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At Least 12 Killed in Shooting at Washington Navy Headquarters

September 16th 2013

FBI Joint Terrorism Task Force

At least twelve people, including a gunman, were killed in shootings on Monday in and around the Naval Sea Systems Command headquarters in Washington, D.C., according to D.C. Mayor Vincent Gray. Gray said at a news conference Monday afternoon that there was no known motive for the rampage, but authorities do not have any reason to think that it was a terrorist event.

Washington Metropolitan Police Department Chief Cathy Lanier initially said there could be two shooters still at large. “We potentially have two other shooters that we have not located at this point,” she said, adding that “this is not confirmed.”

Lanier described two men who were wanted for questioning, one a white male between 40 and 50 years old, wearing a tan naval uniform, and one a black male of about 50 years of age, wearing an olive-colored military uniform. The second suspect is approximately 5 feet 10 inches tall and weighs 180 pounds, she said.

Washington police later said one of the persons of interest - the white male in military fatigues - had been identified and has been ruled out as a suspect. Lanier said residents are still advised to stay out of the area and in their homes during the search for the two additional shooters. The FBI was taking the lead role in the investigation, Lanier added.

Senate Sergeant at Arms Terrance Gainer said Monday afternoon that the Senate complex would be locked down for two hours in "light of the uncertainty surrounding the shooting at the Navy Yard this morning and particularly the possibility of suspects remaining at large."

The shootings quickly turned the area around the Navy Yards, blocks from Capitol Hill, into chaos, with some buildings locked down, attack helicopters circling the area and emergency and police vehicles racing to the scene. Multiple reports said a gunman involved in the shootings was killed in a firefight with police after being cornered in the building where the shootings occurred.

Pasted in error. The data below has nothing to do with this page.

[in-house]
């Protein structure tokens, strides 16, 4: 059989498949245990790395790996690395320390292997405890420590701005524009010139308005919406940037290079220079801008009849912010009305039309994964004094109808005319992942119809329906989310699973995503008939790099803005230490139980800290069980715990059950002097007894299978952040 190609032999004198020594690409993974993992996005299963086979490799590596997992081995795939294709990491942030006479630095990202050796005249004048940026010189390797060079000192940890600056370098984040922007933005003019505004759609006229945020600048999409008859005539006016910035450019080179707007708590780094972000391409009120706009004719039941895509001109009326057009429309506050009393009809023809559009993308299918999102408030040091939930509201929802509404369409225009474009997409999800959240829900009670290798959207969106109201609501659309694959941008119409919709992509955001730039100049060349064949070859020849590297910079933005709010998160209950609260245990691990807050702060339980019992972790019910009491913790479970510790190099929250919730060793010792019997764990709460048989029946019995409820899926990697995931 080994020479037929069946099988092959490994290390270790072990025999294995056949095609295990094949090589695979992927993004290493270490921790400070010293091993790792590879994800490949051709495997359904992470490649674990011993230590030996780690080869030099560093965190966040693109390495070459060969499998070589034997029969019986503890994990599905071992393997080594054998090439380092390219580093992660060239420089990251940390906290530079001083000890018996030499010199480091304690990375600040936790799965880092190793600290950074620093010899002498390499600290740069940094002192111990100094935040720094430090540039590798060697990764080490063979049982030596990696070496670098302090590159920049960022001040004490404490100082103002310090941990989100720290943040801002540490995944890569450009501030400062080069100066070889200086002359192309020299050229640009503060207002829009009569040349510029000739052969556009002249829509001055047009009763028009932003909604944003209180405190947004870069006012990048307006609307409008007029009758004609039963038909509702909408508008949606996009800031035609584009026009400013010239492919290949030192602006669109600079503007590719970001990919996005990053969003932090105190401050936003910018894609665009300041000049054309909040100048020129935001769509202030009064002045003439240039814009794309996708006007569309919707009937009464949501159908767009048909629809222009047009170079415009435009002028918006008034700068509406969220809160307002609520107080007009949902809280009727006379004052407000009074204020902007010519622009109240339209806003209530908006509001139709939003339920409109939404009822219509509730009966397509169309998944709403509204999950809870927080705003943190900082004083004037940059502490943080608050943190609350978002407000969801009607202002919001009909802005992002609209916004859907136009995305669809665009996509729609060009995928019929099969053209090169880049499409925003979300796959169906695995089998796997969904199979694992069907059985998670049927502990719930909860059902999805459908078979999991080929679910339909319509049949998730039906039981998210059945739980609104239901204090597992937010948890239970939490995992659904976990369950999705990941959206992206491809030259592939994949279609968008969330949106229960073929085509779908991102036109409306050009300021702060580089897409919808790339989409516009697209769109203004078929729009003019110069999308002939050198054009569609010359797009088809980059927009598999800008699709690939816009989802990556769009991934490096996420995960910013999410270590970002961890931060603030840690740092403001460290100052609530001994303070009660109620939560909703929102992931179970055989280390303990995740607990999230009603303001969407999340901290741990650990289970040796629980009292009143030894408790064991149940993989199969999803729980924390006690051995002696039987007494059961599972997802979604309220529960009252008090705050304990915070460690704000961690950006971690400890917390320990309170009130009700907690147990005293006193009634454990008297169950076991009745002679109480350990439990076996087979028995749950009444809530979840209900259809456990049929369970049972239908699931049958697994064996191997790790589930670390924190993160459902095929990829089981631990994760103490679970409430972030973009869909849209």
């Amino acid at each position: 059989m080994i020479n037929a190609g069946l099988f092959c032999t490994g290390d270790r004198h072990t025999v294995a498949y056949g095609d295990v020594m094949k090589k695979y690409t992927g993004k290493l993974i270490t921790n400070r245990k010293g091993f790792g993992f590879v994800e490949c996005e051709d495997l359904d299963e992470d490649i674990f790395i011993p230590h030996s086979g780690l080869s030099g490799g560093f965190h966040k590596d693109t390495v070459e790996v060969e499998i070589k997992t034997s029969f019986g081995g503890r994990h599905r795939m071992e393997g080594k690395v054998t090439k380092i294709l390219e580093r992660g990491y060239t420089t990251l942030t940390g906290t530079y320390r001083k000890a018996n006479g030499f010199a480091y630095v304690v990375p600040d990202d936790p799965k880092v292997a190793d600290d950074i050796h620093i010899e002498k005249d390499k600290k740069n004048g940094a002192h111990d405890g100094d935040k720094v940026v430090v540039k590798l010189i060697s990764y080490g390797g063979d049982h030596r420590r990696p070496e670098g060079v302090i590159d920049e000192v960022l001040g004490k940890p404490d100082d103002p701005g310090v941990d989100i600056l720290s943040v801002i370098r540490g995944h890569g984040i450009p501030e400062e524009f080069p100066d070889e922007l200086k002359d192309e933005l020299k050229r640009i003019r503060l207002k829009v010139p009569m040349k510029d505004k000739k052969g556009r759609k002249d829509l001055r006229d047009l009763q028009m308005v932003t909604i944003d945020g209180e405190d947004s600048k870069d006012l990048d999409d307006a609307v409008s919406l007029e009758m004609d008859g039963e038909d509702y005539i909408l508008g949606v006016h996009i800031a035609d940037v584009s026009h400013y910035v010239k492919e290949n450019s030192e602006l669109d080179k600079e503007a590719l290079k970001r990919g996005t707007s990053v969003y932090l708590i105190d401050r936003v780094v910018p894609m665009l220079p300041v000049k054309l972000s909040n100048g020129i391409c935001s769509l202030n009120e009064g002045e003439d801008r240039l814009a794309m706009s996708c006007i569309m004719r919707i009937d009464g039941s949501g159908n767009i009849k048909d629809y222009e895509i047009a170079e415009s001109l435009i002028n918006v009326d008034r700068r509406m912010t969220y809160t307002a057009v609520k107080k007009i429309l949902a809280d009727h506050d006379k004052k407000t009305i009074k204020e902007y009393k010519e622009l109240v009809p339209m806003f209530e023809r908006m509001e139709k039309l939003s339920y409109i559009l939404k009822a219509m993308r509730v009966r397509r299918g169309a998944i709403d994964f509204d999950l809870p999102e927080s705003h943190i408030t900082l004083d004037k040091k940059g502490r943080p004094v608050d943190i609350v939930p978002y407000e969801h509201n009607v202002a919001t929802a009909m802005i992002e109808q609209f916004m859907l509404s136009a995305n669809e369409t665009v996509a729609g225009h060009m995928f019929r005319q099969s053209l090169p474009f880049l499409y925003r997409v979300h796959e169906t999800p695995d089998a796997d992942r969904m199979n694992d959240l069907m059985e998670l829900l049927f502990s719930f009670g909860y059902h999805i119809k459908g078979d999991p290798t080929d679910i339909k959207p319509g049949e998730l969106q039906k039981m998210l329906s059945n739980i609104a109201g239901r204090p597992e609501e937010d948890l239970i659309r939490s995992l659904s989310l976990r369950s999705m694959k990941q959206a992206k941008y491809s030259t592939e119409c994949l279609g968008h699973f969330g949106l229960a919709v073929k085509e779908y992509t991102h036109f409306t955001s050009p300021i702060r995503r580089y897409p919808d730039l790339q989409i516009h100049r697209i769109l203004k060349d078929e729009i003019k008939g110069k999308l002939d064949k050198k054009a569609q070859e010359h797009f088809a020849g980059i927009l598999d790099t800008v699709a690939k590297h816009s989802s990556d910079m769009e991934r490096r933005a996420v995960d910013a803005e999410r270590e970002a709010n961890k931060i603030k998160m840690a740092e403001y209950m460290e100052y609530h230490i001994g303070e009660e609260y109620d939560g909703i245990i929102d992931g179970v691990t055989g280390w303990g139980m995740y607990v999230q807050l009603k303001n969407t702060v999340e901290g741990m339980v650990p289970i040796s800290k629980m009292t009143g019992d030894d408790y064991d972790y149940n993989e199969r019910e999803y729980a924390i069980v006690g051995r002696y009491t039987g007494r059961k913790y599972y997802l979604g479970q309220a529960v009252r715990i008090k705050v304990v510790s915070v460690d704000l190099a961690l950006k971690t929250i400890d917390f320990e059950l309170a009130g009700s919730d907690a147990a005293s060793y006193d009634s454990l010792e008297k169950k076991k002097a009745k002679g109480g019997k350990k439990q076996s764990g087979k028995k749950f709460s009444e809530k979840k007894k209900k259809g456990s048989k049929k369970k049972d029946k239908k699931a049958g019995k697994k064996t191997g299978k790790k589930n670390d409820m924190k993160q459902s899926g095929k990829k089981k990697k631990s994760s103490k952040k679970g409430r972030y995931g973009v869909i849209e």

There were conflicting reports about whether another gunman might have been involved in the shooting, which was initially reported at 8:20 a.m. at Building No. 197 of the Navy Yard, where about 3,000 people work.

The Washington Post initially reported that a D.C. police source who requested anonymity said there were three shooters and that only one had been cornered by police. That story has since been updated to say that there were only two shooters, which the NBC affiliate in Washington also reported.

Most other news organizations were reporting that only one shooter was involved. Rumors about a related shooting at Joint Base Anacostia-Bolling also proved to be unfounded

NBC said the Navy Yard gunman was armed with a “long gun,” possibly an AR-15, and a smaller firearm.
At a press conference, a surgeon at the MedStar Washington Hospital Center, where two civilian victims and one police officer were transported, said the gunman appeared to use a semi-automatic weapon.

“I would tell you from the reports of the victims, it would have to be a semi-automatic, because they’re talking about gun shots they heard in rapid succession,” she said. Lanier said one D.C. police officer was injured in an "engagement" with the gunman and is in stable condition. Other officers were injured in the response, she said.

Navy spokesman Ed Buclatin tweeted early Monday morning, "4 killed and 8 injured. One shooter down." The Navy ordered a “shelter in place” directive after the shootings. The U.S. Capitol Police said it’s offering support and assistance to the Metropolitan Police Department in handling the situation. Several helicopters, including one from U.S Park Police airlifting the victims, were circling the Navy Yard at 11:15 a.m., while D.C. police closed M Street Southeast from New Jersey Avenue Southeast to Sixth Street Southeast.